BLACKWELL: Meantime, the vast majority, a 79 percent here, say the president should get congressional approval for military action. In just a couple of hours, we could learn what U.N. inspectors might have found in Syria. More on that, coming up.

Plus, protesters letting the president and congress know where they stand on a military strike.

(BEGIN VIDEO CLIP) UNIDENTIFIED FEMALE: I want to let the American president know that we want peace. We don't want war. So, leave us alone to take care of his government. Those people are drying every day, and he's just making everything in Syria worse. And we don't want that.

So please stay out of Syria and stay out of the Middle East. You're making everything worse.



KEILAR: Thousands of people across the country taking to the streets to tell the U.S. government they oppose military action in Syria.

BLACKWELL: From Los Angeles, all the way to the White House, they're making their voices heard and demanding President Obama back down.


PROTESTERS: Obama, hands off Syria! Obama, hands off Syria!

UNIDENTIFIED MALE: I think the most significant then about President Obama's speech today is that you could hear in the background people chanting "hands off Syria" from a mass demonstration that was outside the White House.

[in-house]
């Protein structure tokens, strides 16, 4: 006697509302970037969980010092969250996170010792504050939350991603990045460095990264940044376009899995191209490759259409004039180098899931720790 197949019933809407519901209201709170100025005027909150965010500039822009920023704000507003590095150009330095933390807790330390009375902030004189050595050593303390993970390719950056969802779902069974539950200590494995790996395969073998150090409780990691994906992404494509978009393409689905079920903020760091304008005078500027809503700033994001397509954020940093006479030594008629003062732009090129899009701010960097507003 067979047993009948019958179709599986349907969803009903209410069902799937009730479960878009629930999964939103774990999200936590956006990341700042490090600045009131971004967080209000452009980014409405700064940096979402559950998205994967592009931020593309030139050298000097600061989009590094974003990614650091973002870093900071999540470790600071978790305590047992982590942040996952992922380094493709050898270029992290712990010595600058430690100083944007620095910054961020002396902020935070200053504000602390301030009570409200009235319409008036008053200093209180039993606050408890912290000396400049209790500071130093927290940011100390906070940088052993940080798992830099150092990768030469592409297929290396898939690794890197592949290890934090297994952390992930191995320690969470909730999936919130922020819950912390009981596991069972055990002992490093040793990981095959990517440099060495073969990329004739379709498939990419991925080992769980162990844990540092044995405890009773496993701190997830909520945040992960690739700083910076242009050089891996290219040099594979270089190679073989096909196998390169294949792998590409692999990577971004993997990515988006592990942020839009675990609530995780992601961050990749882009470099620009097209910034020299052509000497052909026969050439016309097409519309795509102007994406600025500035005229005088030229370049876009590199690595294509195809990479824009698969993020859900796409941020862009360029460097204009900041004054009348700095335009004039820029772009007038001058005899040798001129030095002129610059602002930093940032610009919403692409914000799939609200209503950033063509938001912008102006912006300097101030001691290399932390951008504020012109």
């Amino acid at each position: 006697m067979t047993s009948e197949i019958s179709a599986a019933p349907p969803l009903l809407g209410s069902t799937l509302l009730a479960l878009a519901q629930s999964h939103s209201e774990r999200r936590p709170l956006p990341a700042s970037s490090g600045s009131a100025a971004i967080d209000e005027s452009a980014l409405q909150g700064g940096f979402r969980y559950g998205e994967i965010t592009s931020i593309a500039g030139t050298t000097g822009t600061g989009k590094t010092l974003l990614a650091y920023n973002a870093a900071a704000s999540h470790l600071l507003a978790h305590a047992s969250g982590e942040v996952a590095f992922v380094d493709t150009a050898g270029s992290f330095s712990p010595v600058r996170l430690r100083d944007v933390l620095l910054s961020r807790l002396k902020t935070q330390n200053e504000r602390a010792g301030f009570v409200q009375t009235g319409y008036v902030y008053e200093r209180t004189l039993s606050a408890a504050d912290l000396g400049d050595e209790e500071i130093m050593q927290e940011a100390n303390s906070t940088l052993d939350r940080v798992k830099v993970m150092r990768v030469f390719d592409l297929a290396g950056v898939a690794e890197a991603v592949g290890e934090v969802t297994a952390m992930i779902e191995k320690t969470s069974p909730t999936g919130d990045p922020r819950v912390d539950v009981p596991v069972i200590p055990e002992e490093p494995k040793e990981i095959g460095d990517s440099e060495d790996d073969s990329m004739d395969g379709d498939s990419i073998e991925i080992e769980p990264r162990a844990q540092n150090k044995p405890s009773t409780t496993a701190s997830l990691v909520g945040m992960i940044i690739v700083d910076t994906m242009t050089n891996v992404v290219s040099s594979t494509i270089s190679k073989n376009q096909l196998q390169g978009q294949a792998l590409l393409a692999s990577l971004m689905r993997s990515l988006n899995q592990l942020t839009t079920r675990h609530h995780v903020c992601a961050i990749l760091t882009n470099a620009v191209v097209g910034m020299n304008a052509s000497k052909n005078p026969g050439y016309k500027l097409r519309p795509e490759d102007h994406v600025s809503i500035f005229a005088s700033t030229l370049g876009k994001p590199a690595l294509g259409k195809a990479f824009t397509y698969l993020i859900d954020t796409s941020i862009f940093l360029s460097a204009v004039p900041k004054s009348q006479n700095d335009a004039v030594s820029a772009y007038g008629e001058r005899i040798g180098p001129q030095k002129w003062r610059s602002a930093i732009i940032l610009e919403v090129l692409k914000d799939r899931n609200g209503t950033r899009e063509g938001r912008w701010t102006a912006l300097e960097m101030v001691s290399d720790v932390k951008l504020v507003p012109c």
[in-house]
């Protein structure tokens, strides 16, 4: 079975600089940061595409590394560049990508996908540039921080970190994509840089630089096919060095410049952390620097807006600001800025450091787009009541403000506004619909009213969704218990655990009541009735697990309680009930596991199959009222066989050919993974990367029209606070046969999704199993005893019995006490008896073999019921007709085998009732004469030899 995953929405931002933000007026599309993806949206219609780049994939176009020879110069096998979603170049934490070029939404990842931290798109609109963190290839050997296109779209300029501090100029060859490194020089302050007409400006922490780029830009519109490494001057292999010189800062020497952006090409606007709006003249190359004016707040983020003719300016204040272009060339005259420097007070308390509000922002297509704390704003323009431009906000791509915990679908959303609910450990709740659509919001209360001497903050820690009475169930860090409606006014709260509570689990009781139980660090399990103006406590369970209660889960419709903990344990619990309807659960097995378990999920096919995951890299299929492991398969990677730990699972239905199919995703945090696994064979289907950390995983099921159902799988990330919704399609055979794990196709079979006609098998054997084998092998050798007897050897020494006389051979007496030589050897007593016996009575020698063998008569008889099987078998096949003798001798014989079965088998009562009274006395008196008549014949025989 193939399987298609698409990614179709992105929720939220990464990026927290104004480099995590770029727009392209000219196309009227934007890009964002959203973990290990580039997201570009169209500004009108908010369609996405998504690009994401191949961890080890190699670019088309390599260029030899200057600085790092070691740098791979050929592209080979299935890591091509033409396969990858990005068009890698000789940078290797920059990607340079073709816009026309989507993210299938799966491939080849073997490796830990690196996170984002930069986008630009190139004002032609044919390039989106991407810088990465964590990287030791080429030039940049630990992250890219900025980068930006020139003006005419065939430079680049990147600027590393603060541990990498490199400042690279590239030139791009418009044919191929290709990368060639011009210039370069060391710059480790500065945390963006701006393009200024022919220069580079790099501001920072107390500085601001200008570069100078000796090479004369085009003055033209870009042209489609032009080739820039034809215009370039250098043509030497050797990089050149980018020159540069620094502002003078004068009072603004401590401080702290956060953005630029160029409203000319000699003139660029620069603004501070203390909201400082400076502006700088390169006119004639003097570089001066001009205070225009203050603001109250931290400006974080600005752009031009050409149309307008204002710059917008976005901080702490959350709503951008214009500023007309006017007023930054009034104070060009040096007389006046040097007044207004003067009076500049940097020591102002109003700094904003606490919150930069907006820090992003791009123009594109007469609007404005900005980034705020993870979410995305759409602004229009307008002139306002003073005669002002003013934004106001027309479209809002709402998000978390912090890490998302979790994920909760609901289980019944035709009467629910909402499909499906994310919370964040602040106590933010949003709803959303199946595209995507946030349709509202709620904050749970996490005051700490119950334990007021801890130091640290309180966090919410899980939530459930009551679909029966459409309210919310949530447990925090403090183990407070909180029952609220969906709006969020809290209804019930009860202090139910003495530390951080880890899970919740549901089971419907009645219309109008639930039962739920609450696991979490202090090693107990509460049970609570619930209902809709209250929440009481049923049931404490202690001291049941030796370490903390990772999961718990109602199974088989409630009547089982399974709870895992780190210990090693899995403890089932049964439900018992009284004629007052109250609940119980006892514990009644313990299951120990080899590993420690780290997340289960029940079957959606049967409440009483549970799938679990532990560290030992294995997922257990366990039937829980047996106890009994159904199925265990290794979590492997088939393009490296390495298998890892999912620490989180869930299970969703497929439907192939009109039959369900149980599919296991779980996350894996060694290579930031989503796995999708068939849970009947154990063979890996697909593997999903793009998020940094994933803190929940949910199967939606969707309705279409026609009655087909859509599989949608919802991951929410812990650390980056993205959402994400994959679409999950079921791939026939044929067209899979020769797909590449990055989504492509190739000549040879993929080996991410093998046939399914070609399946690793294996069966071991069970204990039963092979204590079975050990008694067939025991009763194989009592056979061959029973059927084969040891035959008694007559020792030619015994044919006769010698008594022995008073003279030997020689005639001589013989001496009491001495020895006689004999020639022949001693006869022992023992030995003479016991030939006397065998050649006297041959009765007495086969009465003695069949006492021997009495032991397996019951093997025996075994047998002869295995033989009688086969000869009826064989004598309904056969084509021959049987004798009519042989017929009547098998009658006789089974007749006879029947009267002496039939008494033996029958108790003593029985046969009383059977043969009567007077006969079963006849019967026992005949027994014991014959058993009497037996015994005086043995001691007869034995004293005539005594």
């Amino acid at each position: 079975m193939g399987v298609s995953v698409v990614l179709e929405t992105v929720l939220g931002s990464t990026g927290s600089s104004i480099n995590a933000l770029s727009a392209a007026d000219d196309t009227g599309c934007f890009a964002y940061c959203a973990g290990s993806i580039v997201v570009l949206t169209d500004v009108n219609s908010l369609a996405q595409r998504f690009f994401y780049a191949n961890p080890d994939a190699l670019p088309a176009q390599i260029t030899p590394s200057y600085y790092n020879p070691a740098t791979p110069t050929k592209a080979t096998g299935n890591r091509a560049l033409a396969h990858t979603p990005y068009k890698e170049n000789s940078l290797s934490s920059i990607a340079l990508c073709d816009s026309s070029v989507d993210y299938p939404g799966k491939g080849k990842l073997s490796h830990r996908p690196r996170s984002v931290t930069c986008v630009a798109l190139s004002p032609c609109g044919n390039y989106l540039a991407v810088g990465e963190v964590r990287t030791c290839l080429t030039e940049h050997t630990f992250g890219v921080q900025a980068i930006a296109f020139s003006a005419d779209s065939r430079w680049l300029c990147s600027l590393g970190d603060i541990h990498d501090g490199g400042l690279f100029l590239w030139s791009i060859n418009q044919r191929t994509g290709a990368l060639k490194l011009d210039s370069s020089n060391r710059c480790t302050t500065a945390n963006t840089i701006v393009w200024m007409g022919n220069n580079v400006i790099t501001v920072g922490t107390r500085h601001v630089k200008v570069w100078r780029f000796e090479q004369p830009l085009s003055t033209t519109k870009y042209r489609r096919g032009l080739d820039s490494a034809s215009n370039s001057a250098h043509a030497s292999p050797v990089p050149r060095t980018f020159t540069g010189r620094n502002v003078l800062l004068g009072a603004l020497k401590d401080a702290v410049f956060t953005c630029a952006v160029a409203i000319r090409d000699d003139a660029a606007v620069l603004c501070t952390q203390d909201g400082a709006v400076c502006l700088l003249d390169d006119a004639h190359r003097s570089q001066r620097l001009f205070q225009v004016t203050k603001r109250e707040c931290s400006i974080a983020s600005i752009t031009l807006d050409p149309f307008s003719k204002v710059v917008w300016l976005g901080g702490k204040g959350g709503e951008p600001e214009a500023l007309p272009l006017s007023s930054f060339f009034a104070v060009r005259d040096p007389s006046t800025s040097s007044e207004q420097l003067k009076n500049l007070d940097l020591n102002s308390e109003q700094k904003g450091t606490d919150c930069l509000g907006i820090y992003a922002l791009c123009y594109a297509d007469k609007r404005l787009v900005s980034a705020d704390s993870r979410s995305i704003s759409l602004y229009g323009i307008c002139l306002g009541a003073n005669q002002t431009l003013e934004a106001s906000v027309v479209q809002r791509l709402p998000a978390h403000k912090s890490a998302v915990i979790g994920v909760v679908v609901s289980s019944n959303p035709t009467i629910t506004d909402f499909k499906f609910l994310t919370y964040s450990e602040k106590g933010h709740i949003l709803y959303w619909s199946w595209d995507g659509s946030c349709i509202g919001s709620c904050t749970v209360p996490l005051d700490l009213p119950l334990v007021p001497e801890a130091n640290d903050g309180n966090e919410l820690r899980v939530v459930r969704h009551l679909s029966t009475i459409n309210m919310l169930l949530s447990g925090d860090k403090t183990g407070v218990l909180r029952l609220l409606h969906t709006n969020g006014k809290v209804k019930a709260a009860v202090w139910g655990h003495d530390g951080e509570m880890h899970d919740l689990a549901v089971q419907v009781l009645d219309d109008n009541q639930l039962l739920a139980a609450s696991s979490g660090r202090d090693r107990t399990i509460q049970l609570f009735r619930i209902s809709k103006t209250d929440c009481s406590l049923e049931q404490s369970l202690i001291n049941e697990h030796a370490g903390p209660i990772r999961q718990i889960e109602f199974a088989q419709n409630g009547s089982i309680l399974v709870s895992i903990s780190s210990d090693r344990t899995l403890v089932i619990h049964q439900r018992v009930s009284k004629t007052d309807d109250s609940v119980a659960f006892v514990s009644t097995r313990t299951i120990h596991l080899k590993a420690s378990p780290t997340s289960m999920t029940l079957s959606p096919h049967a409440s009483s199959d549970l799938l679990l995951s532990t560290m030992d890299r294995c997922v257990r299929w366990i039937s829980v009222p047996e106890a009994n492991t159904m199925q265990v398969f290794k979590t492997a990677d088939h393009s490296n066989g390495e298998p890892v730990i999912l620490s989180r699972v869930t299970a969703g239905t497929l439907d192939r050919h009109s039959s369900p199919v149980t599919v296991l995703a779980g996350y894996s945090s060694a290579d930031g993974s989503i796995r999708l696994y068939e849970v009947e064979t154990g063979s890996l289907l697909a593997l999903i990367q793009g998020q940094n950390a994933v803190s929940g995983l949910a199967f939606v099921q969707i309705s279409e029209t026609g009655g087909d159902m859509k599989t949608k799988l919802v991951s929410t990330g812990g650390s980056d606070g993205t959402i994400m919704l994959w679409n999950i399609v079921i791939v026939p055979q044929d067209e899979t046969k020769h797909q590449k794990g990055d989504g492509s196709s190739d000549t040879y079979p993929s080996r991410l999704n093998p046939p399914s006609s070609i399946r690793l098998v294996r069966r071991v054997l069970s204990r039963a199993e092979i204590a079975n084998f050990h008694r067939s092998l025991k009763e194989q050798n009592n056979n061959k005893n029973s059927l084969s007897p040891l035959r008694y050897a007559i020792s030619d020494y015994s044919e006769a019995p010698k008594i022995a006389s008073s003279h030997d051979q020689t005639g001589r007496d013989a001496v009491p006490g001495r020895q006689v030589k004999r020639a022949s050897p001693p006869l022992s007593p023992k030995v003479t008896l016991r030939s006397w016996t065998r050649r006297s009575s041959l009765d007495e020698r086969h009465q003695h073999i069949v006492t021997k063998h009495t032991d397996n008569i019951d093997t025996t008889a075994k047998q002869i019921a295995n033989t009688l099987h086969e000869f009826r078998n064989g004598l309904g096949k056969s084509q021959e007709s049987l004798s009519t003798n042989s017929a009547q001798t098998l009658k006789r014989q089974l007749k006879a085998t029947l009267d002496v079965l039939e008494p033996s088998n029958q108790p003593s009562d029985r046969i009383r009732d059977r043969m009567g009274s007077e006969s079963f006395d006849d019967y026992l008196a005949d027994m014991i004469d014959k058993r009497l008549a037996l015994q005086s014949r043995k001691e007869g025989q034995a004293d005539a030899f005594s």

PROTESTERS: Don't bomb Syria! Don't bomb Syria! Don't bomb Syria!

UNIDENTIFIED MALE: How do you solve a conflict where they're killing their people by dropping bombs and killing their people?

UNIDENTIFIED MALE: An investigation needs to be done to find out who the perpetrators are, not necessarily using military action against anyone yet.

UNIDENTIFIED MALE: The United States is claiming the use of chemical weapons by the Assad regime, even though the United Nations inspectors have not come out with a conclusion yet.


UNIDENTIFIED FEMALE: We in a firm belief that this war is ridiculous. We think that this is just another attempt for the U.S. to gain imperial power and topple down another government and replace it with a puppet regime.


PROTESTERS: We say no war! We say no war! We say no war!

UNIDENTIFEID FEMALE: I want to let the American president know that we want peace. We don't want war. Leave him alone, take care of his government, because people are dying every day, and he's just making it -- making everything in Syria worse, and we don't want that. UNIDENTIFIED MALE: The people have spoken on this war. Polls show that over 90 percent of the American public do not want military strikes.


BLACKWELL: Well, the U.N. Secretary General Ban Ki-moon is expected an important hone call, it's from the chemical weapons inspectors.

We'll take you to the latest after the break.


UNIDENTIFIED FEMALE: I am an American citizen, and I love this country, but I do love my Syria, and I want a peace. I want America to stop the war in my country.